What is Financial Accounting?
The practise of recording, summarising, and reporting a company's financial transactions to external parties including investors, creditors, and regulatory agencies is known as financial accounting.
Giving these stakeholders relevant, trustworthy, and clear financial information is the main goal of financial accounting. The rules and procedures for the compilation of financial statements are provided by generally accepted accounting principles (GAAP) or international financial reporting standards (IFRS).
The balance sheet, income statement, and cash flow statement are the three primary financial statements created in financial accounting. The income statement reflects on the firm's revenue and costs over time, the cash flow statement demonstrates how the company makes and spends cash, and the balance sheet gives a snapshot of a company's financial situation at a certain point in time.
Financial accounting is important because it helps stakeholders to evaluate a company's financial standing and make wise investment or credit decisions.
Primary Functions of Financial Accounting:
The main functions of financial accounting are to record, summarize, and report a company's financial transactions and position to external stakeholders. Here are the key functions of financial accounting:
- Recording Transactions: Financial accounting involves recording all financial transactions in a systematic manner using a double-entry accounting system. This means that for every transaction recorded, there is a corresponding debit and credit entry in the accounts.
- Summarizing Transactions: Once transactions are recorded, they are then summarized into financial statements such as the income statement, balance sheet, and cash flow statement. These statements provide a summary of a company's financial performance and position over a specific period.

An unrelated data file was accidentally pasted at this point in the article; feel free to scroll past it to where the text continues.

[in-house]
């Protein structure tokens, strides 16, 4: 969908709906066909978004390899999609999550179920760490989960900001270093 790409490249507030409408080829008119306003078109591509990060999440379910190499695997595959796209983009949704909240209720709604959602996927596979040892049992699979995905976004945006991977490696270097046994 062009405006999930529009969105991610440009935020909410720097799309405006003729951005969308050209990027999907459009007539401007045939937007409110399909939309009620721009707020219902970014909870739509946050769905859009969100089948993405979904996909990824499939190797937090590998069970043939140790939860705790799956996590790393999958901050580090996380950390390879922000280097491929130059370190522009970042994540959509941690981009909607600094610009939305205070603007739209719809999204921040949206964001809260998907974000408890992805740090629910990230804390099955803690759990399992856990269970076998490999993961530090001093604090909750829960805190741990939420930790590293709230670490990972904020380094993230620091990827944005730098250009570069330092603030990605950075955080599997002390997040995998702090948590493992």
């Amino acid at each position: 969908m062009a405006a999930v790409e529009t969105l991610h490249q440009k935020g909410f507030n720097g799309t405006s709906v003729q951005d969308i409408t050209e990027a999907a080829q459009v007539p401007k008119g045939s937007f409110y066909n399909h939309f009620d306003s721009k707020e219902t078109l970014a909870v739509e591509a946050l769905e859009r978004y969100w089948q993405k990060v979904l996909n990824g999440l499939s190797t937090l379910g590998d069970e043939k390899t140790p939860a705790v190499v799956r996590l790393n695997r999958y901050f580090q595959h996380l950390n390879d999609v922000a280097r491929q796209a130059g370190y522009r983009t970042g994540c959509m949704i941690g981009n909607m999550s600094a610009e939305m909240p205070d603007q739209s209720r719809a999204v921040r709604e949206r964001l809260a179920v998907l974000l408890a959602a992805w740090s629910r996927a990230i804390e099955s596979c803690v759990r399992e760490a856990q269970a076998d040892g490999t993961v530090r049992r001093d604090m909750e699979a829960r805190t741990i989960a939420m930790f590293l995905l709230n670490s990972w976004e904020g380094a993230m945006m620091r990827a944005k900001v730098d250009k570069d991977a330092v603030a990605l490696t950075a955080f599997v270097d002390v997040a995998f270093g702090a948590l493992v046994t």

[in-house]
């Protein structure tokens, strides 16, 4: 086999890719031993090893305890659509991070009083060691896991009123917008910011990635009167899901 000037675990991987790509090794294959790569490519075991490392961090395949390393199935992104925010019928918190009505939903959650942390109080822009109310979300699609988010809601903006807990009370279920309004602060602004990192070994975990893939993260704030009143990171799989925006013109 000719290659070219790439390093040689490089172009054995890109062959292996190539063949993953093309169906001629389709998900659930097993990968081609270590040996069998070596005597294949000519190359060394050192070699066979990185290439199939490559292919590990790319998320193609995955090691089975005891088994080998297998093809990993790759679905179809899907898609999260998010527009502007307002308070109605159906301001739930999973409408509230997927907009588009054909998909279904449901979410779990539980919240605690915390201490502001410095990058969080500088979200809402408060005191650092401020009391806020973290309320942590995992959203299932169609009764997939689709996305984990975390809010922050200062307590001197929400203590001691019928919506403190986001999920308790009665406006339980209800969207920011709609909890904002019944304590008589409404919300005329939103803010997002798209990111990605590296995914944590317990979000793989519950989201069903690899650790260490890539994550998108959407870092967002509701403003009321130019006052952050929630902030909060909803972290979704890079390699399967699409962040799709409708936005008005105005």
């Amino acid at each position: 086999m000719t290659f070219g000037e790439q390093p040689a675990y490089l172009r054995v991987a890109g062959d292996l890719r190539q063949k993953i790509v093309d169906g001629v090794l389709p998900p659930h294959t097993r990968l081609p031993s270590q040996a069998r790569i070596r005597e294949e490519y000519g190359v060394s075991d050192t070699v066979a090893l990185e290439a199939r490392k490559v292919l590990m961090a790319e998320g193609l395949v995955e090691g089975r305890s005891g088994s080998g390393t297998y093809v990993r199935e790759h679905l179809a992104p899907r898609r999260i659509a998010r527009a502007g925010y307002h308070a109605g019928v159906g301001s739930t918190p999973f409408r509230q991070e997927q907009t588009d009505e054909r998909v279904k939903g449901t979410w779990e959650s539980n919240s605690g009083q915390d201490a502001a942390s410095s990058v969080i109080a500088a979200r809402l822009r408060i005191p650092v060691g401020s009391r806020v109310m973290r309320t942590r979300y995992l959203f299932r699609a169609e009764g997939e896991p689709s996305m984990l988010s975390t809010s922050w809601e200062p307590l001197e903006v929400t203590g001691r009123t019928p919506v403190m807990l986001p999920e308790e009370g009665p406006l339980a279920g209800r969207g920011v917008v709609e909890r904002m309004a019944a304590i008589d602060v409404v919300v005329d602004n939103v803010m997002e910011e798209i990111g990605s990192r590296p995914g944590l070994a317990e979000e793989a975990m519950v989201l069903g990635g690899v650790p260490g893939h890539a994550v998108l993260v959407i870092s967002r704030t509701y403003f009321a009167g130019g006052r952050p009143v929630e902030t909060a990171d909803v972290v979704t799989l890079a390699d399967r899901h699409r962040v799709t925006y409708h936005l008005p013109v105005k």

- Reporting: Financial accounting involves preparing and presenting financial statements to external stakeholders, such as investors, creditors, and regulatory bodies. The financial statements must comply with generally accepted accounting principles (GAAP) or international financial reporting standards (IFRS) to ensure consistency and comparability.
- Interpretation: Financial accounting provides information that can be used to interpret a company's financial position and performance. This information is useful to external stakeholders who rely on it to make informed decisions about their investments or credit decisions.
- Compliance: Financial accounting ensures that a company complies with legal and regulatory requirements related to financial reporting. Failure to comply with these requirements can result in penalties, fines, or legal action.
What is Management Accounting?
Management accounting is a branch of accounting that involves giving financial information to internal stakeholders, like as managers and executives, to help their decision-making processes. The main goal of management accounting is to support managers in making strategic business choices that enhance the productivity and profitability of the organisation.
Management accounting is focused on giving information to internal stakeholders as opposed to financial accounting, which is focused on giving financial information to external stakeholders. Management accountants collaborate closely with managers and executives to deliver pertinent financial data that supports their decision-making.